Identifying Recommendations To Support the Work of the Interagency Task Force on the Reunification of Families

By Robert Law on January 25, 2022

The Immigration and Nationality Act (INA) sets the terms and conditions for an alien to lawfully be admitted to the United States, either temporarily or permanently. For example, under current regulations, aliens apprehended entering the United States illegally or without proper documents are subject to expedited removal, allowing DHS to quickly remove them without placing them before an immigration judge (IJ) in removal proceedings under section 240 of the INA. There is a notable exception to this quick-removal process if the alien requests asylum or claims a fear of harm if returned. In that scenario, the alien is interviewed by an asylum officer (AO) to determine whether the alien has a “credible fear”. The credible fear interview serves as a screening process to determine whether the alien may be eligible for asylum.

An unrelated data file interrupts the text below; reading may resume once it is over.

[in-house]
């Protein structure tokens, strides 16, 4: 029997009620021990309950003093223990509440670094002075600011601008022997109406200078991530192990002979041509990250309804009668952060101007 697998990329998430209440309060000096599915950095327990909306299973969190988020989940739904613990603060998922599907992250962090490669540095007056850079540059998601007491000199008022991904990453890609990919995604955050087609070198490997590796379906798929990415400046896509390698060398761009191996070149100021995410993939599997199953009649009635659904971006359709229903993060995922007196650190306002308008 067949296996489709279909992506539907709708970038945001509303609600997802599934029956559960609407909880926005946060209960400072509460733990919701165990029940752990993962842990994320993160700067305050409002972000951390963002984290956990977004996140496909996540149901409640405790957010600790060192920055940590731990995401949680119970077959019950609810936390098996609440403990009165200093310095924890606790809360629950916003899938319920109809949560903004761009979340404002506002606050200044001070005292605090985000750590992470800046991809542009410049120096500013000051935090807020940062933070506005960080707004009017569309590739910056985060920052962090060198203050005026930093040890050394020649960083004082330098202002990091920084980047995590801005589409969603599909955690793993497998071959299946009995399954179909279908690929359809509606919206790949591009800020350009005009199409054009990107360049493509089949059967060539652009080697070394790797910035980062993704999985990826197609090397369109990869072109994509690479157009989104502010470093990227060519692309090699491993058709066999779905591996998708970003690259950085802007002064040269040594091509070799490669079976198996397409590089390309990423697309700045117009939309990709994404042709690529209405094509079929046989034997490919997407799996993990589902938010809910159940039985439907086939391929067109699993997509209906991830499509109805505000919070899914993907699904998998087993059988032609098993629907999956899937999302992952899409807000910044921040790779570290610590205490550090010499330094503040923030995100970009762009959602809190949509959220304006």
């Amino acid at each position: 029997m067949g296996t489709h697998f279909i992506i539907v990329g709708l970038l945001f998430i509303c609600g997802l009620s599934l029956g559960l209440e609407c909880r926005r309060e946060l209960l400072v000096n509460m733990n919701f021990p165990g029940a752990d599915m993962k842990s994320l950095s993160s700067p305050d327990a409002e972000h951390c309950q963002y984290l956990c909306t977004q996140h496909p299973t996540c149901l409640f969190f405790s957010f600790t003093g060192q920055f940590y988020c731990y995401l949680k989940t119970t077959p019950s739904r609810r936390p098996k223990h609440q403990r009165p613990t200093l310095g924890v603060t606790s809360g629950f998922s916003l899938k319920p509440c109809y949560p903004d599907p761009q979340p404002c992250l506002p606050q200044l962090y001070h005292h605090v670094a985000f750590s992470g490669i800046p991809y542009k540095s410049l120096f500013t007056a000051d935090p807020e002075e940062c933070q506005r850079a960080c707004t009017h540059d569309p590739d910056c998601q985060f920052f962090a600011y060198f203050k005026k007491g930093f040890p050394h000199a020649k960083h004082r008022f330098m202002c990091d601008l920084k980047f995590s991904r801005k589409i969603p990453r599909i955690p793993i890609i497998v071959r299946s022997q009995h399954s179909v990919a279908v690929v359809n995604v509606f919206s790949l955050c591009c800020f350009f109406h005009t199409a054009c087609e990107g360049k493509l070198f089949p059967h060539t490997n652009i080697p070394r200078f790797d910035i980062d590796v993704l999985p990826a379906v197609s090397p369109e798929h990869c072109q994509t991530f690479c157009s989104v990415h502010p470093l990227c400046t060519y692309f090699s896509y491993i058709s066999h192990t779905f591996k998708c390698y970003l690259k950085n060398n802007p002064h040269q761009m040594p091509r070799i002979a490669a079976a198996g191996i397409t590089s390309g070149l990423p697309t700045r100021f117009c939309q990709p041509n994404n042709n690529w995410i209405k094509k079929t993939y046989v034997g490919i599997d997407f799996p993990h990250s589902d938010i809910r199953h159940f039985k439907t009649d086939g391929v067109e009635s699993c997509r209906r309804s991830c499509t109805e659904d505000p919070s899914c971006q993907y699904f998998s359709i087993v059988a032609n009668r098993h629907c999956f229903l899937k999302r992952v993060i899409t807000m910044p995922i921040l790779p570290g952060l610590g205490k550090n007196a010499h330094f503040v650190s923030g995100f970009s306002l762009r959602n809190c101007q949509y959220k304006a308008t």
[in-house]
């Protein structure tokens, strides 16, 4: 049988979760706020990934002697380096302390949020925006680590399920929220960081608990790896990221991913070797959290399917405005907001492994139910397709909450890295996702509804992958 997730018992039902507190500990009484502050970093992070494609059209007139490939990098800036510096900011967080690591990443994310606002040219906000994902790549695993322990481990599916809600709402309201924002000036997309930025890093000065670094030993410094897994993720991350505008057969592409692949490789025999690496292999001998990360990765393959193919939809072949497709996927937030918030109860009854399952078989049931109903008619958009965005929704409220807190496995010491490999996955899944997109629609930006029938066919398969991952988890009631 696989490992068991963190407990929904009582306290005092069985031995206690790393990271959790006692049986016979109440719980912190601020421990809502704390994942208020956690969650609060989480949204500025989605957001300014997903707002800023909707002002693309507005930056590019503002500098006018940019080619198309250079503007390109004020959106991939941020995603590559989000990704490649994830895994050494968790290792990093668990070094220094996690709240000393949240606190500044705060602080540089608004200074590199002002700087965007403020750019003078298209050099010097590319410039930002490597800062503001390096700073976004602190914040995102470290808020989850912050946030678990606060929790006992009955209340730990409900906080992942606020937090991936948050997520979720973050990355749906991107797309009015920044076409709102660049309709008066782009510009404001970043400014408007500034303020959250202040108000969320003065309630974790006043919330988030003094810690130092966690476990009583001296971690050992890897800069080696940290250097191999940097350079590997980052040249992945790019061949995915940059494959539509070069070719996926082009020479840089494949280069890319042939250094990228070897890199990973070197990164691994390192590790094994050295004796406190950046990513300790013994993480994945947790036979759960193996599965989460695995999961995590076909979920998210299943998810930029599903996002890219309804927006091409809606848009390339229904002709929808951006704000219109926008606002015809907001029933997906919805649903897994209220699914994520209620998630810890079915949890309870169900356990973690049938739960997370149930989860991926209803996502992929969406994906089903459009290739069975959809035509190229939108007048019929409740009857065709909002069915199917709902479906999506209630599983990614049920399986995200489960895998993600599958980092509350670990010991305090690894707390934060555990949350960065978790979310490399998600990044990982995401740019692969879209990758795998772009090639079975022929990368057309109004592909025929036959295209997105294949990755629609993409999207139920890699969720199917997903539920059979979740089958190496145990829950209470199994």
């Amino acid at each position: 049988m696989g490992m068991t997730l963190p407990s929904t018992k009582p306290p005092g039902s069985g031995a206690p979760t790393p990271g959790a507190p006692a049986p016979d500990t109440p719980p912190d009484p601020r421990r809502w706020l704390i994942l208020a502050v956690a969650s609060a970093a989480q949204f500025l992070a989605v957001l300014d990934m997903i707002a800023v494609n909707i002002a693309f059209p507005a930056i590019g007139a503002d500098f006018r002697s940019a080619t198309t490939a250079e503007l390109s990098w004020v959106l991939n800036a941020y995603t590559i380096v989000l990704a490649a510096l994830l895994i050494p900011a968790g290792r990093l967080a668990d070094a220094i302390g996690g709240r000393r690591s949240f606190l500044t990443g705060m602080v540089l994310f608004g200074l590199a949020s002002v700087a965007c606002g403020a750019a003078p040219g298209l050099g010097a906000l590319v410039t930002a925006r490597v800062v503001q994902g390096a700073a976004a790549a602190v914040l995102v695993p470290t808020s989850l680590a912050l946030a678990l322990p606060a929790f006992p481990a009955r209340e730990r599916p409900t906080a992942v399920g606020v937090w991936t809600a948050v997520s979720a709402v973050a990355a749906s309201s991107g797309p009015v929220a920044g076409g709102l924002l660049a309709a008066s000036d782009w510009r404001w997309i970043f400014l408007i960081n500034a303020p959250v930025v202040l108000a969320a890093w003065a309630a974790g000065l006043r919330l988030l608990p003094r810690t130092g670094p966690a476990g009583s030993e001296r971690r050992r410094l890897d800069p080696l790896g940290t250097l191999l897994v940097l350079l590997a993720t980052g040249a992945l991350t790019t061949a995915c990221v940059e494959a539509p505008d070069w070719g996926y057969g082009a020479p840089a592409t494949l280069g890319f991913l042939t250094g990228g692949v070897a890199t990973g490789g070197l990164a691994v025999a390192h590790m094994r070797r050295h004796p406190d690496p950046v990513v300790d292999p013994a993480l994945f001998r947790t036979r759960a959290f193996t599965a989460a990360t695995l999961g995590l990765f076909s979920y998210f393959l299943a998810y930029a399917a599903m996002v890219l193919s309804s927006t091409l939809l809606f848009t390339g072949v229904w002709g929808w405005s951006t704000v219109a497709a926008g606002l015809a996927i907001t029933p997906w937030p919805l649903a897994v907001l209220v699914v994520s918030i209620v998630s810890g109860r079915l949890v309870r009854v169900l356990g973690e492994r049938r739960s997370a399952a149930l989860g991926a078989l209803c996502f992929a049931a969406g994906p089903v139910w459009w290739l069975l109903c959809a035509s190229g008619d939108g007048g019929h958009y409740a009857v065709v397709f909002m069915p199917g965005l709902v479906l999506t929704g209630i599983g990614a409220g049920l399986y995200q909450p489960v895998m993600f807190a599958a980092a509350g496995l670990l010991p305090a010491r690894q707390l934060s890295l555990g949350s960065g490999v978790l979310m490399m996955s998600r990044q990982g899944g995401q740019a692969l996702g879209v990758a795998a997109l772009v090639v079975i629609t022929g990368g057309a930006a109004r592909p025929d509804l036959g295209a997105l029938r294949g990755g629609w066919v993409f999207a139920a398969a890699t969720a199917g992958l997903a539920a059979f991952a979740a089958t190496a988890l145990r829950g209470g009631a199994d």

Importantly, Congress mandated that aliens in expedited removal proceedings be detained: detained when apprehended; detained pending an interview on a credible fear claim; and detained pending a determination on any subsequent asylum claim.

Yet, over the last 25 years, covering presidential administrations of both political parties, certain laws, policies, and judicial rulings have created enormous loopholes in our immigration laws that have encouraged economic migrants, including family units (FMUs) and unaccompanied alien children (UACs), to take the journey north to unlawfully cross our southern border.

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